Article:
Apple is developing anti-snooping technology which would prevent police forces from being able to track mobile phone users’ locations or read their messages.
The smartphone and technology giant has patented a way to encrypt the signals sent between mobile towers and users’ phones, protecting them from authorities.
The innovation, reported by The Telegraph, would inhibit the use of so-called ‘Stingray’ boxes which act like mobile phone masts and are used to track users’ locations or listen in on their calls.
Apple is developing anti-snooping technology which would prevent police forces from being able to track mobile phone users’ locations or read their messages
Stingrays, which are also known as IMSI catchers, are used by some police forces in the UK, but the extent of their use has not been revealed.
The gadgets fool mobile phones into connecting them by acting as mobile phone towers.
They can then pinpoint a phone’s location and listen in on calls or read messages.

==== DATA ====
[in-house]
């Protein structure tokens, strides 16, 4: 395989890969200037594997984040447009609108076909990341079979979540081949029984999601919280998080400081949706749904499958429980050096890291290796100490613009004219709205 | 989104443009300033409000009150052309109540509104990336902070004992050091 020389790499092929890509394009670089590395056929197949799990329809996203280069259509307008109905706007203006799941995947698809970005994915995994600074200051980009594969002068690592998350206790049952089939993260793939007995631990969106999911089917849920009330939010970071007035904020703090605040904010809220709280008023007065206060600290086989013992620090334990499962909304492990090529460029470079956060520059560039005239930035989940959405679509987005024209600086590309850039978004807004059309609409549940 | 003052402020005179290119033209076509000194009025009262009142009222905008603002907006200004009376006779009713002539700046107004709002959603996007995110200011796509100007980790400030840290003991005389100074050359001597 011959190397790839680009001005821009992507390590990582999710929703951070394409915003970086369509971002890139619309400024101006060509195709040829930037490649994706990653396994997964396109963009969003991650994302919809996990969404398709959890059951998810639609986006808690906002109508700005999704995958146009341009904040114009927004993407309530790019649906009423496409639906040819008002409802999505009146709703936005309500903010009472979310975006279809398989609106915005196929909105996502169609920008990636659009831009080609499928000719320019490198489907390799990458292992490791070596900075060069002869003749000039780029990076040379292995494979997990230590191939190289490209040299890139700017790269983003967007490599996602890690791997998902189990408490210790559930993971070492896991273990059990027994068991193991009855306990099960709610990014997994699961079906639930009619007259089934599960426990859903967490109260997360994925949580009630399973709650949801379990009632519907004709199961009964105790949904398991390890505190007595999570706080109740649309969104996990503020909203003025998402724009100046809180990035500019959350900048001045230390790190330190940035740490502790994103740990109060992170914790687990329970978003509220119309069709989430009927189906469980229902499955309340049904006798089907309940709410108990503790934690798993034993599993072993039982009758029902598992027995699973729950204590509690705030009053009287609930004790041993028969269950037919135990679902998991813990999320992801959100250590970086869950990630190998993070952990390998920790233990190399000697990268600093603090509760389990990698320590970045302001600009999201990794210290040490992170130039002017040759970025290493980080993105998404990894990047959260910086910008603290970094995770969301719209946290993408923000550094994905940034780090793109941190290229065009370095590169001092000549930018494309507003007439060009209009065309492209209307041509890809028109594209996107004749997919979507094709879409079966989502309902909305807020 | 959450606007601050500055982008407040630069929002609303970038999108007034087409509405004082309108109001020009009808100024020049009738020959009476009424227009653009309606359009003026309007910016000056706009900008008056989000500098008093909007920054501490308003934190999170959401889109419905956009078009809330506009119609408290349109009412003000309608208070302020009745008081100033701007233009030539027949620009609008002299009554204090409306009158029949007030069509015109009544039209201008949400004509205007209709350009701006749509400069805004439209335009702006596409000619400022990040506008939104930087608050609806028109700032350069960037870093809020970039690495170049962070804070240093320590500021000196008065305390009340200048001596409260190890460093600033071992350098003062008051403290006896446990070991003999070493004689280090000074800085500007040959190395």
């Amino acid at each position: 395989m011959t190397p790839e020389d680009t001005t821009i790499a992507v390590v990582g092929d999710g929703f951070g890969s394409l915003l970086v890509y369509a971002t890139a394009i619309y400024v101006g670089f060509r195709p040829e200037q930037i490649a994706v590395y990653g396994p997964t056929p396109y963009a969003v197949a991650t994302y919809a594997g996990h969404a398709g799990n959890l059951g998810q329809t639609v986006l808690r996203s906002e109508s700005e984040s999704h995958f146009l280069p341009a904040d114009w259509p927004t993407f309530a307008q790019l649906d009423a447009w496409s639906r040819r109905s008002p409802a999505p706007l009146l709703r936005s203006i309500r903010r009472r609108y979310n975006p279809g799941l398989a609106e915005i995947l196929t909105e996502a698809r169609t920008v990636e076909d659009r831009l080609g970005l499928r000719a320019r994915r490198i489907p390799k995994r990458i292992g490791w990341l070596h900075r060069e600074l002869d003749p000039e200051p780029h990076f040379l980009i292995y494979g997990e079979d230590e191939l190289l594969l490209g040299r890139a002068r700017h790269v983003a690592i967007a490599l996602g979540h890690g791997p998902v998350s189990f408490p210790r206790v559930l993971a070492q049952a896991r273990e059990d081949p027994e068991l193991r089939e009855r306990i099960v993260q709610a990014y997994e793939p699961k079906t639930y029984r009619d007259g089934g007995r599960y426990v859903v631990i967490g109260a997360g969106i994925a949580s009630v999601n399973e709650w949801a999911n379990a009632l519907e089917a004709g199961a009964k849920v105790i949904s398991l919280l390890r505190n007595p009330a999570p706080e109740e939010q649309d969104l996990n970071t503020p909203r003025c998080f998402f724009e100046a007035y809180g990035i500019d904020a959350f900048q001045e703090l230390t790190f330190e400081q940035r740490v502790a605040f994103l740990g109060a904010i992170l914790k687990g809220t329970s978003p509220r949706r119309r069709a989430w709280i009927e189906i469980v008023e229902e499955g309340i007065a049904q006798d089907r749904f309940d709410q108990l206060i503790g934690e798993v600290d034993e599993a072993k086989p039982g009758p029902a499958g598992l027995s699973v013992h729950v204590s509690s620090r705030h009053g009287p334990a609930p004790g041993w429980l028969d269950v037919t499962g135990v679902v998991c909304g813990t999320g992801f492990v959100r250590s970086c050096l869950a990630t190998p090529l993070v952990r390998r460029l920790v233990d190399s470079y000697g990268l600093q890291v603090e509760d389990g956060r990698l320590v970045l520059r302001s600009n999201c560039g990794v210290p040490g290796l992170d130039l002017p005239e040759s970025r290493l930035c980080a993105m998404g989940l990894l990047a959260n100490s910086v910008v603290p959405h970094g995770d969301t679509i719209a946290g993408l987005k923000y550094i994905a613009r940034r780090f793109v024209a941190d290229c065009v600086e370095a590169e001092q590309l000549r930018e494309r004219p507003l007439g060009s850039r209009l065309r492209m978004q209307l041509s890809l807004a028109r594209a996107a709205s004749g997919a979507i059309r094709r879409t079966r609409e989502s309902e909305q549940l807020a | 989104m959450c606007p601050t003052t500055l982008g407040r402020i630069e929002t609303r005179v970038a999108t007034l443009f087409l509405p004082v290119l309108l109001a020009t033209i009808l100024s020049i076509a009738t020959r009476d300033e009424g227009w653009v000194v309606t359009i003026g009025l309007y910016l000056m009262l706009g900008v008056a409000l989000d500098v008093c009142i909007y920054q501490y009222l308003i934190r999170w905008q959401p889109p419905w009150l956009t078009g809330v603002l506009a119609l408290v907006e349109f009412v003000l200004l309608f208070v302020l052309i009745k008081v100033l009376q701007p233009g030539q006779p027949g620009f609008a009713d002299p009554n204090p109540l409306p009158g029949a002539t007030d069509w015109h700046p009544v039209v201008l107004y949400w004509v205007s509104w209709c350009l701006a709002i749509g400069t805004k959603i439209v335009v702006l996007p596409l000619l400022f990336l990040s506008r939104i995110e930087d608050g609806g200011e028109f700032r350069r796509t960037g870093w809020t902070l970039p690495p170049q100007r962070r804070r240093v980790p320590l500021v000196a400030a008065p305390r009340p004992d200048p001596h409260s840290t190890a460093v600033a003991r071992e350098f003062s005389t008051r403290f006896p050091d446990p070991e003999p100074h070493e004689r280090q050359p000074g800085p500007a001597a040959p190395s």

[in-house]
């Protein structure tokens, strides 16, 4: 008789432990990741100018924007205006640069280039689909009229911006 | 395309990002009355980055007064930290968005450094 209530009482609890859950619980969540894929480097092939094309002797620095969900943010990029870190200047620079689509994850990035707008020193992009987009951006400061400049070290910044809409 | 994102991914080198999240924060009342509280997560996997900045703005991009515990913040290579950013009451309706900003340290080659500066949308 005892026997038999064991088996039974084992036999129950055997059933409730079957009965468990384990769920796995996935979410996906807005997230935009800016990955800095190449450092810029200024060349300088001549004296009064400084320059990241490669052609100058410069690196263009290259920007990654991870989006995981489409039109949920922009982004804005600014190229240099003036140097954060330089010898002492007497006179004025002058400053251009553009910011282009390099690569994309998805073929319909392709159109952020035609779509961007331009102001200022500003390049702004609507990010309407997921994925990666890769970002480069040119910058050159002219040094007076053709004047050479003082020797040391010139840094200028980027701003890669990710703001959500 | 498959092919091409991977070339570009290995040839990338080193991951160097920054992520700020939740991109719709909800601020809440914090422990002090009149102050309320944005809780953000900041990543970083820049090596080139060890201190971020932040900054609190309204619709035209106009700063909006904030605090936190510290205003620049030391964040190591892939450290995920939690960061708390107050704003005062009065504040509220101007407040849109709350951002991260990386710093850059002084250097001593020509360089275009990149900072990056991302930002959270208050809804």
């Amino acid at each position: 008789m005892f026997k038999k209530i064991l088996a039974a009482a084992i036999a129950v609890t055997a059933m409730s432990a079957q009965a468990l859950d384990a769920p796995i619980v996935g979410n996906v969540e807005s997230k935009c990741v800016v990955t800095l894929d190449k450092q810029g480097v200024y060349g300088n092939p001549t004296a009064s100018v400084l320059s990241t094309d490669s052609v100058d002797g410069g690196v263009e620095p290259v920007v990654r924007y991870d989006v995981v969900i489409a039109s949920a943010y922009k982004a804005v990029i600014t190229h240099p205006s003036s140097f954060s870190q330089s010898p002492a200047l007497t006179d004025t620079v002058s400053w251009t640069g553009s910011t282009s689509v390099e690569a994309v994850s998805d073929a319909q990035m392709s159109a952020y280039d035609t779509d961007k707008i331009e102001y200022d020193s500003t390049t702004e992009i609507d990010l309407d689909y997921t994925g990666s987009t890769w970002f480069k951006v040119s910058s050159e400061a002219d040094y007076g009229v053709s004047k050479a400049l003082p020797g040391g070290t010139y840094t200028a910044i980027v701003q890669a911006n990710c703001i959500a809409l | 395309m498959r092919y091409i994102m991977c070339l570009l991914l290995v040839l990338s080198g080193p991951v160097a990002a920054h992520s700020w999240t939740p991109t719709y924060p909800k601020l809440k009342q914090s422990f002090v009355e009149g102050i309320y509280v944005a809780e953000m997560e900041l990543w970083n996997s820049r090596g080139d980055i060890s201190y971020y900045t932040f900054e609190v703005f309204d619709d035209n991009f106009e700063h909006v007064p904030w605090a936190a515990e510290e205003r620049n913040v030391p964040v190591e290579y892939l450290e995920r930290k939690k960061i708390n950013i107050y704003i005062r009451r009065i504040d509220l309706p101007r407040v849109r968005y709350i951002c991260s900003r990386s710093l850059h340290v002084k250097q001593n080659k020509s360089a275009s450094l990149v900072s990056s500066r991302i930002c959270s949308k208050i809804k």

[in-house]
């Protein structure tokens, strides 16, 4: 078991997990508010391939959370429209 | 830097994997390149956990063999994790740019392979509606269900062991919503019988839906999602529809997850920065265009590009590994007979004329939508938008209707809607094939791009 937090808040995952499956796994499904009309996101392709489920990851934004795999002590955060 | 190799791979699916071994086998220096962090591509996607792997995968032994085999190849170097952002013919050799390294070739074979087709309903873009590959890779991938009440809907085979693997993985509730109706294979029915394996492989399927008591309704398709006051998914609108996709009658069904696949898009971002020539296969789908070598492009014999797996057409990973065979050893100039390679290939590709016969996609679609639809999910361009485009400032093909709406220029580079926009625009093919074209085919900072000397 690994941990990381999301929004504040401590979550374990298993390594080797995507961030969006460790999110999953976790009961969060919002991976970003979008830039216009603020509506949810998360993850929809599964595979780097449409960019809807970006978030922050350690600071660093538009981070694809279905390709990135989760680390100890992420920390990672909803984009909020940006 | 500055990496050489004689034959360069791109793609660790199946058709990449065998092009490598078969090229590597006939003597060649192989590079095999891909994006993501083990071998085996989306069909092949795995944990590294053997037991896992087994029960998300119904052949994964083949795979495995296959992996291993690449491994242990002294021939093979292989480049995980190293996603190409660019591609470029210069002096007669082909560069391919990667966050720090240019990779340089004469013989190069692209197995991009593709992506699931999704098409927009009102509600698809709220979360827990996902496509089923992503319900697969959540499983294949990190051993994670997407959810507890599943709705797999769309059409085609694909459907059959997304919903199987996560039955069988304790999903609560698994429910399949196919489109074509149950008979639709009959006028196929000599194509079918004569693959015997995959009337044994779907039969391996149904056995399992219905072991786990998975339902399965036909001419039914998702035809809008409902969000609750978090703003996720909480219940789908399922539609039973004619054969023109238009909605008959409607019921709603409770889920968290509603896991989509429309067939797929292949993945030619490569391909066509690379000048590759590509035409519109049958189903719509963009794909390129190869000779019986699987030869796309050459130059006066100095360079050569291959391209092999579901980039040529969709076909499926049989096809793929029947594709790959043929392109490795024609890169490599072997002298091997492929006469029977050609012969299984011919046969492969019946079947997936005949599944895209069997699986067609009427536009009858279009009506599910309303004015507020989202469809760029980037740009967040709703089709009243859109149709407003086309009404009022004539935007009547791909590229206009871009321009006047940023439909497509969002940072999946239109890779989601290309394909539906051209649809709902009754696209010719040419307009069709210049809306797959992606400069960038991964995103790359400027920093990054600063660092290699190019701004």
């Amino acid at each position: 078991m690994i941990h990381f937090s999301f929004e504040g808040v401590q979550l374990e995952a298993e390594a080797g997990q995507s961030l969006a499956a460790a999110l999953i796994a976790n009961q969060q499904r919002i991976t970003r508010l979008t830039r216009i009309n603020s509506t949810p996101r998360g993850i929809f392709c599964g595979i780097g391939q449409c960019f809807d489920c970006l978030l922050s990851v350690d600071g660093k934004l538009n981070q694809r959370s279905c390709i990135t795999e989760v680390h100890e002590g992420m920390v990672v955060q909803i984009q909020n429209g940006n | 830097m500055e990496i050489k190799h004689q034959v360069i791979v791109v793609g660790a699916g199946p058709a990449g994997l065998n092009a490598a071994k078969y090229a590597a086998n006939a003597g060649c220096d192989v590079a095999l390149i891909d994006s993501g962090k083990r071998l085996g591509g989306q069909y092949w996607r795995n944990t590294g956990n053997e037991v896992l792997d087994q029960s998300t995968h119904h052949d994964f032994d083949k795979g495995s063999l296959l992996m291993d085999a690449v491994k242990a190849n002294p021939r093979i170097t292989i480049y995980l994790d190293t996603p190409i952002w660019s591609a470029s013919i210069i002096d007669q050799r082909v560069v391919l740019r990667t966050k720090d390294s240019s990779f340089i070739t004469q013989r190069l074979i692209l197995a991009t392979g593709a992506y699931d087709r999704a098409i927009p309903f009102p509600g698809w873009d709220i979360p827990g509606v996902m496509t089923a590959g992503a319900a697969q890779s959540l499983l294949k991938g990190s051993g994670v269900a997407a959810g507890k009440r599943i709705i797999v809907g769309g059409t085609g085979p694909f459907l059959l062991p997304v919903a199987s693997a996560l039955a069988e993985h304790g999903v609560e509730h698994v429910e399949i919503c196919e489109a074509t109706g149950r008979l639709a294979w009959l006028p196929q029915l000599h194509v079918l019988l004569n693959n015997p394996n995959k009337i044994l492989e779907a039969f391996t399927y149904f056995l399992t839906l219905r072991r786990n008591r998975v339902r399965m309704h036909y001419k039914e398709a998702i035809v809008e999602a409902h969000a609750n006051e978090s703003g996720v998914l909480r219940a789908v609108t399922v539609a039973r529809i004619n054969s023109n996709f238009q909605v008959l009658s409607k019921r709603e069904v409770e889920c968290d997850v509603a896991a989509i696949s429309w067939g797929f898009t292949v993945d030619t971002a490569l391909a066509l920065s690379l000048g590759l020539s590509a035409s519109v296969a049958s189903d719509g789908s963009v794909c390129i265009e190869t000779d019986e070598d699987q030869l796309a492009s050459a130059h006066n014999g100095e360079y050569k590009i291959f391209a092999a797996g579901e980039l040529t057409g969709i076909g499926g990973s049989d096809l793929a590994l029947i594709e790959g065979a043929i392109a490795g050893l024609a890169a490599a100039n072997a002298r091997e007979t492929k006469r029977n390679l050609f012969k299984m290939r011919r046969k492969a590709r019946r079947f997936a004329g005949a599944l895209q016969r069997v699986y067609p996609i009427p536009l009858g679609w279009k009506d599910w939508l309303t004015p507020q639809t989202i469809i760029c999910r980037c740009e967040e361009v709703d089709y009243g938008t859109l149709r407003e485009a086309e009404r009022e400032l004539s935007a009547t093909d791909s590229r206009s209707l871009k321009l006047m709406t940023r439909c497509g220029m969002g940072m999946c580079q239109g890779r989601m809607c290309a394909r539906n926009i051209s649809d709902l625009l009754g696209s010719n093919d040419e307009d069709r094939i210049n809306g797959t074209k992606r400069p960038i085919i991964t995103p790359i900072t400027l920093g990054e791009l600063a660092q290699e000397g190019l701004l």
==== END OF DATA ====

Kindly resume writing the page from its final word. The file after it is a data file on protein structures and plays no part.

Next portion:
The innovation would inhibit the use of so-called ‘Stingray’ boxes which act like mobile phone masts and are used to track users’ locations or listen in on their calls
Their use is controversial because, as well as targeting suspects’ phones, they collect data from thousands of other devices at the same time, which could be seen as an infringement on privacy.
Stingrays could also be used by hackers to hoover up public data.
Apple’s proposal in the patent would apply end-to-end encryption to a phone’s unique ID as it travels across a network.
The ID, which is known as a mobile subscriber identification number, would be scrambled under the encryption and therefore a device would likely be protected from eavesdropping.
However, the encryption would not mask the contents of messages, but would still make it much harder to trace the device they came from.
Privacy campaigners are likely to welcome the technology should it be developed, but police and security services have said in the past that encryption allows terrorists to plan attacks and allows criminals to evade detection.
But Apple boss Tim Cook has defended encryption and said it ‘keeps the public safe.’
In 2016, the company fought the FBI over their desire to be given access the encrypted phone of Syed Farook, who killed 14 people in the San Bernardino shooting.
Apple boss has defended the company’s use of encryption, saying that it ‘keeps the public safe’
They have also criticised British legislation that may weaken encryption.
It is unclear if Apple’s new patent, which was filed in 2017 and published in February, will be used in future technology.
Apple have been approached for comment.